A Waldorf Education in Kommetjie, Cape Town vs a Public School Education at Winchester High School, MA USA
In the beginning of 2015, I took a leap of faith and left everything familiar in my life to take a journey all the way across the world to go to South Africa for six months. Moving approximately eight thousand miles (thirteen thousand kilometers), about a third of the distance around the planet, from the known to unknown, posed several challenges to me. Over the course of time I had the opportunity to adjust to a new culture, landscape, and people. The most prominent change though, was adjusting to a new style of education.
I had come from Winchester, a suburb near Boston in Massachusetts. The town itself is well known and prestigious, with many wealthy residents with high expectations and even higher standards of achieving success. The high school itself, Winchester High School (WHS for short), is ranked among the nation’s best public schools and has even been awarded the National Blue Ribbon Award for excellence from President Obama. The glory associated with the school, means that WHS is a highly competitive school. Too often this emphasis on excellence pushes kids to their breaking point in the name of “achievement”.
From primary school, students were taught advanced concepts that some had trouble grasping. Though the teachers are good, their primary focus is on drilling the facts and formulas into our heads rather than explaining to us students why learning is important. We never have time to reflect and incorporate the knowledge into our own psyches. We were taught how to cram information into our brains just long enough to pass the rigorous weekly tests. Due to the nature of this teaching system, students would lose the essence of the lesson a few days later.
Many kids complained about school and didn’t want to be there. I don’t blame them. Even though I’ve always been an avid learner, and have always been curious about the world, I found school to be difficult and challenging. There wasn’t much room for creativity in our work load either. The system didn’t care how you learned it, or how the knowledge impacted you, the important thing was your grade. This made school an impersonal, stressful, and rigid environment where kids didn’t have much time to appreciate childhood and be curious about the world.
In WHS, students were subjected to difficult and rigorous courses. Classes were methodical and highly structured. We would then get approximately an hour of homework from each class. The majority of students took at least five courses, which meant on average, a student could easily have up to five hours of homework a night. This left very little time to develop yourself and enjoy childhood. There was also a highly competitive atmosphere amongst the students about getting the best grades. Between homework, studying, and sports, kids would have no time to be themselves. This is the environment I had come from when I left America to come to South Africa.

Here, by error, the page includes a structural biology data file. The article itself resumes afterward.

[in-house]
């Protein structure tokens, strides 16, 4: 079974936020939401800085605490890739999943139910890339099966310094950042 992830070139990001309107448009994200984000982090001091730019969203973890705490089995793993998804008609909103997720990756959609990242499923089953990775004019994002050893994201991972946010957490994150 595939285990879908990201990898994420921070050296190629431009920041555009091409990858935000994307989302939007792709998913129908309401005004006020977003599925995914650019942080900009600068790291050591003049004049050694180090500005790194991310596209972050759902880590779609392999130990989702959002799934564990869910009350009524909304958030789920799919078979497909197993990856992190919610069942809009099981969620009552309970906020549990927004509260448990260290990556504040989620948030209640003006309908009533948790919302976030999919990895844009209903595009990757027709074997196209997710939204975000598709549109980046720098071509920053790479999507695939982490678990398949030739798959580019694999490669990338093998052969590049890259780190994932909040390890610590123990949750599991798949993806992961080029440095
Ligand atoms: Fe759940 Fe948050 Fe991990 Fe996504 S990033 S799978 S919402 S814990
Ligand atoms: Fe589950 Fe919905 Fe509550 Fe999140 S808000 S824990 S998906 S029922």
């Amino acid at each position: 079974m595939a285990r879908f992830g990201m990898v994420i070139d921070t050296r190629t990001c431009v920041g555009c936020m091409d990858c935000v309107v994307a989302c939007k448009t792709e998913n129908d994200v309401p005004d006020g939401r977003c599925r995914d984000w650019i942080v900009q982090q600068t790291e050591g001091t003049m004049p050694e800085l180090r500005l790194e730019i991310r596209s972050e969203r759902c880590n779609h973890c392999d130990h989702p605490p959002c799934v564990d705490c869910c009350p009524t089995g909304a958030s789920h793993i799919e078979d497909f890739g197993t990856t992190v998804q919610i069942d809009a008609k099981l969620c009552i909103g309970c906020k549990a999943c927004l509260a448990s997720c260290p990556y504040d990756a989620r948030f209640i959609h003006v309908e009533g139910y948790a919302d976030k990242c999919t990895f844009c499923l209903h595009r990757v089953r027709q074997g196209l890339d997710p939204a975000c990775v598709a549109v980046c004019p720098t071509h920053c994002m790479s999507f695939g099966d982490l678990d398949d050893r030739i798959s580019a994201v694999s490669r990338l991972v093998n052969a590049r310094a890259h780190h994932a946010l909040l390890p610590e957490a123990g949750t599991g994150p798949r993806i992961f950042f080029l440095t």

When I first joined the Waldorf school, I felt anxious because I wasn’t used to such a relaxed and easy environment. The learning pace was much, much slower and more focused on how the knowledge related to the individual. This was unnerving to me at first because I was used to the high intensity environment of WHS. I worried that by the end of my six months in South Africa, I would need to repeat a grade just to be up to speed with my peers in America. As time went on though, I began to appreciate having the free time to reflect and incorporate what I was learning into my brain. The system of Main Lesson books allowed me to really develop my thoughts and remember the concepts. Even today, I can still remember almost everything I learnt during my time at the Waldorf School. Though we covered a lot less, I remember a lot more, whereas at WHS, we covered a lot more and I remember almost nothing.
Waldorf also fostered a sense of community. Instead of creating rifts amongst the kids and fostering competition, Waldorf promotes the growth of an individual in their own unique way. Everyone is encouraged to learn at their own speed and to take time to actually learn from the lesson by reflecting the notes in beautiful books. This practice allowed me to develop a lot as a person and student. It gave me the space to be myself and make my own connections and conclusions. Teachers also had conversations with their students. This was really quite special to me because it showed me that the teachers cared about us and what they were doing. Students also asked a lot of questions and were encouraged to connect the concepts to their own lives. These in-class conversations helped solidify the topics we were covering, and helped me relate to what we were learning. It also connected the teachers and students to one another, fostering a sense of community and caring for one another.
Waldorf pushes you in an unconventional way. Instead of being pushed to get the best grades, I really felt the system pushed you more into becoming an individual. I felt nurtured and supported at Waldorf, a feeling that was alien to me coming from WHS. I was able to grow into myself and it was a unique experience that has allowed me to come out of these six months as a more grounded and whole person in general. The six months I’ve spent at the Waldorf School will definitely influence my life and attitudes towards learning. I’m ever grateful to have been part of the school community and experience what it has to offer. It has made a lasting impression on me, and has served as the most rewarding challenge I’ve had to face in my trip to South Africa.
By Reza Kay Pienaar